CAIRO At Egypts Pyramids, the desperation of vendors to sell can
be a little frightening for some tourists.
Young men descend on any car with foreigners in it well before it
reaches the more than 4,500-year-old Wonder of the World. They bang
on car doors and hoods, some waving the sticks and whips they use
for driving camels, demanding the tourists come to their shop or
ride their camel or just give money.
In the southern city of Aswan, tour operator Ashraf Ibrahim was
recently taking a group to a historic mosque when a mob of angry
horse carriage drivers trapped them inside, trying to force them to
take rides. The drivers told Ibrahim to steer business their way in
the future or else they would burn his tourist buses, he said.
Egypts touts have always been aggressive but theyre more
desperate than ever after nearly two years of devastation in the
tourism industry, a pillar of the economy.
December, traditionally the start of Egypts peak season, has
brought new pain. Many foreigners stayed away because of the
televised scenes of protests and clashes on the streets of Cairo in
the battle over a controversial constitution.
Arrivals this month were down 40 percent from November, according
to airport officials, speaking on condition of anonymity because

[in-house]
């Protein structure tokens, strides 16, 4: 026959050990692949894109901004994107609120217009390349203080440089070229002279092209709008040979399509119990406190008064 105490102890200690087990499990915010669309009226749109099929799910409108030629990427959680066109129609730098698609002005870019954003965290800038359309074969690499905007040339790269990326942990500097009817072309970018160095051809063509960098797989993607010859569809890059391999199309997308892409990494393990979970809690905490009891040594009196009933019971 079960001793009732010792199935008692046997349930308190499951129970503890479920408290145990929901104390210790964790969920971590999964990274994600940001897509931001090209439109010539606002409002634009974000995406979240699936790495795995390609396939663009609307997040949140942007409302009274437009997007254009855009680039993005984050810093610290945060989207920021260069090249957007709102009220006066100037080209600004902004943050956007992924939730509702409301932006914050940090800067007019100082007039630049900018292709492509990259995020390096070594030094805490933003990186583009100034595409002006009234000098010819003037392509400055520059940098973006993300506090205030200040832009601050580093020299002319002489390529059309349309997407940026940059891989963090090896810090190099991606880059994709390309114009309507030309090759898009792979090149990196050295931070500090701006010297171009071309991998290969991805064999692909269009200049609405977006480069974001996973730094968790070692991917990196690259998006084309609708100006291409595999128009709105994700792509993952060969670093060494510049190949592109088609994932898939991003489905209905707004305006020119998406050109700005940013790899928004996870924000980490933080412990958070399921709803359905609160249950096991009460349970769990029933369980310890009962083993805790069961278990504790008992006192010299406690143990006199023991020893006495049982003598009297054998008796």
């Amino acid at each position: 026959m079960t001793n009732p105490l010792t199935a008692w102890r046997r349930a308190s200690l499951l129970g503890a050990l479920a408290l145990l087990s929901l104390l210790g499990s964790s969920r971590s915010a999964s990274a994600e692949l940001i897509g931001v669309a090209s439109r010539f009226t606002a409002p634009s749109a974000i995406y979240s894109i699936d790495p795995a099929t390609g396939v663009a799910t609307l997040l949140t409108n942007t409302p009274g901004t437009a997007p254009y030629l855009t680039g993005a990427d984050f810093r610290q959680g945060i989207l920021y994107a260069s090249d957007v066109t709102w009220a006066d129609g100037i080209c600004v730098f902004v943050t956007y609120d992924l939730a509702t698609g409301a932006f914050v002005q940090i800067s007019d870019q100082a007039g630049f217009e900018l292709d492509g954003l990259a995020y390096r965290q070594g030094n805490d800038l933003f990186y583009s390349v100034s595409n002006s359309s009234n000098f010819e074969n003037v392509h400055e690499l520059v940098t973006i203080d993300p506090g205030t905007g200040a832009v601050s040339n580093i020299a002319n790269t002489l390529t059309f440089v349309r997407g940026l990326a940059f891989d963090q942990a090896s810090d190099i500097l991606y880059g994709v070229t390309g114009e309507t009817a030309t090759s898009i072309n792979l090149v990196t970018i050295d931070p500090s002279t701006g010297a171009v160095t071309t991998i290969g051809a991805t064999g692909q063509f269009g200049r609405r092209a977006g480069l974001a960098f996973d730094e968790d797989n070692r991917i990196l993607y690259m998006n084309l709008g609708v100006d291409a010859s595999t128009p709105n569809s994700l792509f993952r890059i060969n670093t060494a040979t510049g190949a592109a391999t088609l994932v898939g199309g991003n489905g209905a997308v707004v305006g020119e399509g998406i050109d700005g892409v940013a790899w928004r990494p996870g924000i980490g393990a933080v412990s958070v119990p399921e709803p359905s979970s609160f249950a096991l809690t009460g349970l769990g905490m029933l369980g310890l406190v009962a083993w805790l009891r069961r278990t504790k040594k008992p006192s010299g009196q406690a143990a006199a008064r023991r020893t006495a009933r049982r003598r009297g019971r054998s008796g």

they were not authorized to release the information.
Tourism workers have little hope that things will get better now
that the constitution came into effect this week after a nationwide
referendum. The power struggle between Islamist President Mohammed
Morsi and the opposition threatens to erupt at any time into more
unrest in the streets.
More long term, many in the industry worry that ruling Islamists
will drive tourists away with changes such as banning alcohol or
swimsuits on beaches.
Nobody can plan anything because one day you find that everything
might be OK and another that everything is lost. You cant even take
a right decision or plan for the next month, said Magda Fawzi, head
of Sabena Management.
Shes thinking of shutting down her company, which runs two hotels
in the Red Sea resort town of Sharm el-Sheikh and four luxury cruise
boats on the Nile between the ancient cities of Luxor and Aswan. In
one hotel, only 10 of 300 rooms are booked, and only one of her
ships is operating, she said. She has already downsized to 500
employees from 850 before the revolution.
I dont think there will be any stability with this kind of
constitution. People will not accept it, she said. …